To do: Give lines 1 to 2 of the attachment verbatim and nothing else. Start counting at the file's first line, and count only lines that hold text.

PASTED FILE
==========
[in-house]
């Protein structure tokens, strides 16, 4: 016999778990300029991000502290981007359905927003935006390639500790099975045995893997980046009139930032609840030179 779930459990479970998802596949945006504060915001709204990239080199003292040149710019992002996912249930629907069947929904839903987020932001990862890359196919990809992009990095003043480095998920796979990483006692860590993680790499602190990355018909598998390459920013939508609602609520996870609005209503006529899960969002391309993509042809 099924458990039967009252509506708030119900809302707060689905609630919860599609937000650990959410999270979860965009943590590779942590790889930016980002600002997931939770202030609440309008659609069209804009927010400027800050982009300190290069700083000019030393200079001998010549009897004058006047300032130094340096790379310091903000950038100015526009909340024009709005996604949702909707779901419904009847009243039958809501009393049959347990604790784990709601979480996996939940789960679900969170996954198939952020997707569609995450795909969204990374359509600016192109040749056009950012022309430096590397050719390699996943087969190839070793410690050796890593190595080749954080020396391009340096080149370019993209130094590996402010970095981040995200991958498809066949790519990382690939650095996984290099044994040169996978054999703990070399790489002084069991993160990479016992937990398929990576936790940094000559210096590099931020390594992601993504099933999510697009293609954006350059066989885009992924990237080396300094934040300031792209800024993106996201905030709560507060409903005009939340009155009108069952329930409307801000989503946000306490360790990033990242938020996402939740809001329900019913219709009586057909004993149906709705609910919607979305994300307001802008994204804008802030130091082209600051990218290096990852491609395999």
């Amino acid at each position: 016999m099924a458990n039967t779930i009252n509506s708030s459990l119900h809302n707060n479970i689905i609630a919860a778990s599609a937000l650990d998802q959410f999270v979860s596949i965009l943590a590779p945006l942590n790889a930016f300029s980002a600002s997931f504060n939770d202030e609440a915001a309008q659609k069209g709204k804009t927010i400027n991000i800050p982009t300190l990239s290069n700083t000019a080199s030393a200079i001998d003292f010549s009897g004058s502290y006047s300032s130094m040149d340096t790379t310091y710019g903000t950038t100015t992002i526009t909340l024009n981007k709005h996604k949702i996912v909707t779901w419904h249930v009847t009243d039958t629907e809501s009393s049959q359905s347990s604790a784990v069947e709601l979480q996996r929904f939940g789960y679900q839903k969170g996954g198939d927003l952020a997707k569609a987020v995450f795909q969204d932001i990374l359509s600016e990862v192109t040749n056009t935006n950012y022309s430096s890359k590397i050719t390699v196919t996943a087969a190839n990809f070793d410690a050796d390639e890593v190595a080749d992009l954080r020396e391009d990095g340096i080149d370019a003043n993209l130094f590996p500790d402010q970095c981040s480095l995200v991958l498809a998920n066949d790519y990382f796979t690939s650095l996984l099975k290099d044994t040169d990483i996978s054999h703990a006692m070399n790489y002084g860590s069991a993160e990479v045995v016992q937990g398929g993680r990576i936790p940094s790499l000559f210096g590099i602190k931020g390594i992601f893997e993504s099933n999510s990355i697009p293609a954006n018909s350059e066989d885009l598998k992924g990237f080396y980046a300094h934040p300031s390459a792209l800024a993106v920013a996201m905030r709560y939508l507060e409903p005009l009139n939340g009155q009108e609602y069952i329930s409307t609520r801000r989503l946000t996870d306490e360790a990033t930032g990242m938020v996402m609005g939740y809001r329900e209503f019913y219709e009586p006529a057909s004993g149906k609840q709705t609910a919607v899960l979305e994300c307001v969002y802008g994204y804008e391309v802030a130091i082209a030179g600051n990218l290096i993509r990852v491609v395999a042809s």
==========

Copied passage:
[in-house]
């Protein structure tokens, strides 16, 4: 016999778990300029991000502290981007359905927003935006390639500790099975045995893997980046009139930032609840030179 779930459990479970998802596949945006504060915001709204990239080199003292040149710019992002996912249930629907069947929904839903987020932001990862890359196919990809992009990095003043480095998920796979990483006692860590993680790499602190990355018909598998390459920013939508609602609520996870609005209503006529899960969002391309993509042809 099924458990039967009252509506708030119900809302707060689905609630919860599609937000650990959410999270979860965009943590590779942590790889930016980002600002997931939770202030609440309008659609069209804009927010400027800050982009300190290069700083000019030393200079001998010549009897004058006047300032130094340096790379310091903000950038100015526009909340024009709005996604949702909707779901419904009847009243039958809501009393049959347990604790784990709601979480996996939940789960679900969170996954198939952020997707569609995450795909969204990374359509600016192109040749056009950012022309430096590397050719390699996943087969190839070793410690050796890593190595080749954080020396391009340096080149370019993209130094590996402010970095981040995200991958498809066949790519990382690939650095996984290099044994040169996978054999703990070399790489002084069991993160990479016992937990398929990576936790940094000559210096590099931020390594992601993504099933999510697009293609954006350059066989885009992924990237080396300094934040300031792209800024993106996201905030709560507060409903005009939340009155009108069952329930409307801000989503946000306490360790990033990242938020996402939740809001329900019913219709009586057909004993149906709705609910919607979305994300307001802008994204804008802030130091082209600051990218290096990852491609395999």